Set DBConn = Server.CreateObject("ADODB.Connection")
    DBConn.Open DataConnection
    SQL = "SELECT * FROM Images where 1=2"
    Set Recordset = Server.CreateObject("ADODB.Recordset")
    Recordset.Open SQL, DBConn, 1, 2
    'The database is open and ready for writing
    'Add a new record and fill in the database fields

    Recordset.AddNew
    Recordset("FileName") = Obj.FileName(0)
    Recordset("Image") = Obj.FileData(0)
    Recordset("Extension") = Obj.Extension(0)
    Recordset("ContentType") = Obj.ContentType(0)
    Recordset.Update
    Recordset.Close
    DBConn.Close
    .
    .
    'The rest is just html and completing the If statement
%>

There are some points to note here. The properties of the uploaded file, FileName, FileData, Extension and ContentType are all zero based arrays. csASPUpload supports multiple file uploads, so more than one <input type="file"..> tag can be used in the form. In this case only one file is called for, so the index is always zero. If there was a second file it would be accessed with an index of "1".

"ContentType" is the MIME type of the file. That is stored in the database because it will be needed later when streaming the data to the browser.

In this example there is little verification of the data. The property FileQty is checked to ensure that a file has been uploaded, but it could be of any type. Although the example is intended for use with image files there is nothing here to prevent other files being uploaded and stored. Files that are not images will not display without modifying dbview.asp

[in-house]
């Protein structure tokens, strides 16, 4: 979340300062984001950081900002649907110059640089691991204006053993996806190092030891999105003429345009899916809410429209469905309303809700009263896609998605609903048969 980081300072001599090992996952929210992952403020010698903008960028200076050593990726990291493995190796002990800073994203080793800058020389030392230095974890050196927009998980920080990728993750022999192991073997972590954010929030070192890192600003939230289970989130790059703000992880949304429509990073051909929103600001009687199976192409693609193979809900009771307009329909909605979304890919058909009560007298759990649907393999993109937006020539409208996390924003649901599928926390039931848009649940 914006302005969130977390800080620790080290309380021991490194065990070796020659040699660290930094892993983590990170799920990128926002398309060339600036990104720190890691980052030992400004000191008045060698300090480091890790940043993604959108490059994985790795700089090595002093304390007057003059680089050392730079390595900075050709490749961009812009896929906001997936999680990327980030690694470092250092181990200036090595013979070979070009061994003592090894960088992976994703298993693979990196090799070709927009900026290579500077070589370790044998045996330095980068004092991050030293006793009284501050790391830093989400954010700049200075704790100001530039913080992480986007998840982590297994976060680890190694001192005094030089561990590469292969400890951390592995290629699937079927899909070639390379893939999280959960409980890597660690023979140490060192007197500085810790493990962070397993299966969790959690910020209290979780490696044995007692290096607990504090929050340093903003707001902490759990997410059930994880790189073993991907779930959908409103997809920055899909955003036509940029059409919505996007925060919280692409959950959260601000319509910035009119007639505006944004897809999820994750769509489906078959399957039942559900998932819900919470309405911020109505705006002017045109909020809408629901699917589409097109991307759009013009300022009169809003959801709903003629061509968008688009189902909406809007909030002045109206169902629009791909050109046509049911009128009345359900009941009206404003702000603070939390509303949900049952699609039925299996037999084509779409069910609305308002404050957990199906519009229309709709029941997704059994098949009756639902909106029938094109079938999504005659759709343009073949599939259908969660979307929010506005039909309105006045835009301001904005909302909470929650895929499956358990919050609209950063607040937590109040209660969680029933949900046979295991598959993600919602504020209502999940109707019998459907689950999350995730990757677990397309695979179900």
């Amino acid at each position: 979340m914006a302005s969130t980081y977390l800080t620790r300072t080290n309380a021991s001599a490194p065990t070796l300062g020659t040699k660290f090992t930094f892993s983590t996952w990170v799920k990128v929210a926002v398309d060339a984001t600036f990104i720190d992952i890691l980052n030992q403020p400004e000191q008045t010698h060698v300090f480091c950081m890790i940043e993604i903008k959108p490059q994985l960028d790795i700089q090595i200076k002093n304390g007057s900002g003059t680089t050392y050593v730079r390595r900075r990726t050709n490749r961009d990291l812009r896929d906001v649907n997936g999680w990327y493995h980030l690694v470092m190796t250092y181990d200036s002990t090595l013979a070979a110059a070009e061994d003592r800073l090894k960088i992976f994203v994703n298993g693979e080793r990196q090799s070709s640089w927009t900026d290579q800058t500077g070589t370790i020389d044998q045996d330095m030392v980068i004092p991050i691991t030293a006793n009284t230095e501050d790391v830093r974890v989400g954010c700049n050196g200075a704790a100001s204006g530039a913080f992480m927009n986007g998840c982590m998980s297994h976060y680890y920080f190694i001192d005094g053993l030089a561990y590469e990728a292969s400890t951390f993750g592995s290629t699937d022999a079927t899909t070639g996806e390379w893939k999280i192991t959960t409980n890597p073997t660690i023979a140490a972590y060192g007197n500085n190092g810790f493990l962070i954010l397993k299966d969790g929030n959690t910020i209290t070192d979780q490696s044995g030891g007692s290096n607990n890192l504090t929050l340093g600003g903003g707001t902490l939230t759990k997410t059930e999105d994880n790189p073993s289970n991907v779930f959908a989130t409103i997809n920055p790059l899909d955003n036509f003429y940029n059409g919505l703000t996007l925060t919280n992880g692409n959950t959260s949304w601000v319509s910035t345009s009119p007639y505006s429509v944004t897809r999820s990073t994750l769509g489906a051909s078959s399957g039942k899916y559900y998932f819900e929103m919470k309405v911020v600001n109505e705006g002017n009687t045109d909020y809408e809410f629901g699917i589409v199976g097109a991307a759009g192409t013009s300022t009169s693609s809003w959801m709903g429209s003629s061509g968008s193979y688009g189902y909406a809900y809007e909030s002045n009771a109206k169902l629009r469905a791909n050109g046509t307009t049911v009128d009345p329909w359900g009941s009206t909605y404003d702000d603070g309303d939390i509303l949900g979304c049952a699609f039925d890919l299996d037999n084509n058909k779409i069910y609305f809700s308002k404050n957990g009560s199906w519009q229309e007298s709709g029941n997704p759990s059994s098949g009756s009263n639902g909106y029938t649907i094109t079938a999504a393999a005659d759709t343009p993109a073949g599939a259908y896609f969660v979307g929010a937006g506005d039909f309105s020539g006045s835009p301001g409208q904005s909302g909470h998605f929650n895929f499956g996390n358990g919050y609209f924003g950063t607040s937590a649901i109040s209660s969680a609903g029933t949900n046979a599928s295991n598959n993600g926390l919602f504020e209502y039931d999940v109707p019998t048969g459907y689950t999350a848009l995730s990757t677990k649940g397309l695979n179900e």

The field in the database that stores the file data is called "Image" and it is of type "OLE Object" in MS Access. The script dbview1.asp will be used later to retrieve this data and stream it to the browser.

Dbview.asp

This page just lists the entries in the database and provides a link to imageview.asp in order to view uploaded files.

Imageview.asp and Dbview1.asp

These two scripts together use a technique for extracting binary data from a database and streaming it to a browser. Imageview.asp contains an <img> tag where the source file is an asp script, not an image.

<img src="dbview1.asp" ...>

The way that html pages containing images work means that the script dbview1.asp will execute, and if its output is of the correct type it will display as an image.

A simplification of dbview1.asp is now shown:

<%
  'The output is a binary stream NOT html, so the next three lines
  'should be included.

  Response.Expires = 0
  Response.Buffer = true
  Response.Clear
  .
  .
  'Make the database connection and open it.
  'The FileName is passed in the URL string.
  'Two database fields are used, ContentType and Image (the file data itself).
  'The next three lines stream the file data

  Response.ContentType = Recordset("ContentType")
  Response.AddHeader "Content-Disposition", "inline; filename=" & _
  Request.QueryString("Name")
  Response.BinaryWrite Recordset("Image")
  .
  .
  'Then close the database.
%>

For an ordinary web page, the ContentType is "text/html". If we want to send a different data type we need to specify the appropriate ContentType. If it was a JPEG image we would use Response.ContentType = "image/jpeg".

Response.BinaryWrite is used to send binary data to the browser, instead of plain text.

The Response.AddHeader indicates to the browser what file type is to follow. Some browsers do not need this but it is safer to include it.

Delete.asp

This deletes all the data in the database.

That covers using csASPUpload with a MS Access database. Converting it to run with a different database system would require a new database table in place of the MDB file and changes to the connection string. Access stores raw binary data in a field of type "OLE Object", but other systems have different data types. For example, SQL Server uses a data type called "image".